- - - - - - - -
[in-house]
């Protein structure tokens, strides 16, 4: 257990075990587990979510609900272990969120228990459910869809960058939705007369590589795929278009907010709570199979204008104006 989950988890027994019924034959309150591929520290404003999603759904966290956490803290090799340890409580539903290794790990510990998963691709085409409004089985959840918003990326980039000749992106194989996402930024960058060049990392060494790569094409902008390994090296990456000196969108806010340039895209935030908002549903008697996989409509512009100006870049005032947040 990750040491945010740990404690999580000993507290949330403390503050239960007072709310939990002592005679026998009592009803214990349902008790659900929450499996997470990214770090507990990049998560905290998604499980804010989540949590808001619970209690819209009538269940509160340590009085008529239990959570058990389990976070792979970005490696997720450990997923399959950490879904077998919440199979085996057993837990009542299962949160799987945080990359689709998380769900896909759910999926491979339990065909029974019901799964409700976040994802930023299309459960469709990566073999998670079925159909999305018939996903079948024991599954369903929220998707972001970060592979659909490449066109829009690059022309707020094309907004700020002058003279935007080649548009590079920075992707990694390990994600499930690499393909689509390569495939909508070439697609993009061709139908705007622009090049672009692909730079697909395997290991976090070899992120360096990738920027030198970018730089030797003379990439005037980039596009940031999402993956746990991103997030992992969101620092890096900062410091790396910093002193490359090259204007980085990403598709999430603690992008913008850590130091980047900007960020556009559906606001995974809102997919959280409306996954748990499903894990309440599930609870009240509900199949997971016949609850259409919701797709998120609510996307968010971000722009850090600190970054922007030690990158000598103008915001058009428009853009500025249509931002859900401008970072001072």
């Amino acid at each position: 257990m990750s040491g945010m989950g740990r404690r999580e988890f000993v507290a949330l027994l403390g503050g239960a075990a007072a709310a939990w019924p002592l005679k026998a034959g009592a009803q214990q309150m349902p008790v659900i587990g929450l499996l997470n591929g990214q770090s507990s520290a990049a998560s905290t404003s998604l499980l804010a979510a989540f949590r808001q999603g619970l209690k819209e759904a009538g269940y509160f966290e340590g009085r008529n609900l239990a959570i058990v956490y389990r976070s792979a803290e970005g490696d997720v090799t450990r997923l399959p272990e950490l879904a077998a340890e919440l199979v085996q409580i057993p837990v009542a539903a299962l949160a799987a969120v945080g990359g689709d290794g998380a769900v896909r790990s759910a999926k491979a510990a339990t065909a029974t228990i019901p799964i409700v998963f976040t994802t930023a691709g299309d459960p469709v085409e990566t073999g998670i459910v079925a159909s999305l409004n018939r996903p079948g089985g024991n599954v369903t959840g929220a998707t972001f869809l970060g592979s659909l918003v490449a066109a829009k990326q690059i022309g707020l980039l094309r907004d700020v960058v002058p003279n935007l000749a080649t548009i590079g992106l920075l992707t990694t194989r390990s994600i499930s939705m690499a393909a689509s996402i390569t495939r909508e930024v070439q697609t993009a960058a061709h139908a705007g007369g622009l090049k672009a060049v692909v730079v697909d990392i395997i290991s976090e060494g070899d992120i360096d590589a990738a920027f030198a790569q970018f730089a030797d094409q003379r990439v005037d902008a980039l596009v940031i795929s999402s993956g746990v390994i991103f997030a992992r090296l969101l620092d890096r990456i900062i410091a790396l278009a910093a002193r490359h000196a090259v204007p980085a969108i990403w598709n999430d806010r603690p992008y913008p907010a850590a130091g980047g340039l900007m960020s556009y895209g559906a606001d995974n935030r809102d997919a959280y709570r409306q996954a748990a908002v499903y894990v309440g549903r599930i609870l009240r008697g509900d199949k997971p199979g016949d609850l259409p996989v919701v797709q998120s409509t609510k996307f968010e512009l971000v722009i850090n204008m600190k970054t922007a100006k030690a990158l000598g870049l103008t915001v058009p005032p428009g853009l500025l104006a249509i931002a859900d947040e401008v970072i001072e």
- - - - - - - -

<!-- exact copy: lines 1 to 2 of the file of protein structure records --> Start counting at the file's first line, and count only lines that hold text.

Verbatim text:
[in-house]
């Protein structure tokens, strides 16, 4: 257990075990587990979510609900272990969120228990459910869809960058939705007369590589795929278009907010709570199979204008104006 989950988890027994019924034959309150591929520290404003999603759904966290956490803290090799340890409580539903290794790990510990998963691709085409409004089985959840918003990326980039000749992106194989996402930024960058060049990392060494790569094409902008390994090296990456000196969108806010340039895209935030908002549903008697996989409509512009100006870049005032947040 990750040491945010740990404690999580000993507290949330403390503050239960007072709310939990002592005679026998009592009803214990349902008790659900929450499996997470990214770090507990990049998560905290998604499980804010989540949590808001619970209690819209009538269940509160340590009085008529239990959570058990389990976070792979970005490696997720450990997923399959950490879904077998919440199979085996057993837990009542299962949160799987945080990359689709998380769900896909759910999926491979339990065909029974019901799964409700976040994802930023299309459960469709990566073999998670079925159909999305018939996903079948024991599954369903929220998707972001970060592979659909490449066109829009690059022309707020094309907004700020002058003279935007080649548009590079920075992707990694390990994600499930690499393909689509390569495939909508070439697609993009061709139908705007622009090049672009692909730079697909395997290991976090070899992120360096990738920027030198970018730089030797003379990439005037980039596009940031999402993956746990991103997030992992969101620092890096900062410091790396910093002193490359090259204007980085990403598709999430603690992008913008850590130091980047900007960020556009559906606001995974809102997919959280409306996954748990499903894990309440599930609870009240509900199949997971016949609850259409919701797709998120609510996307968010971000722009850090600190970054922007030690990158000598103008915001058009428009853009500025249509931002859900401008970072001072």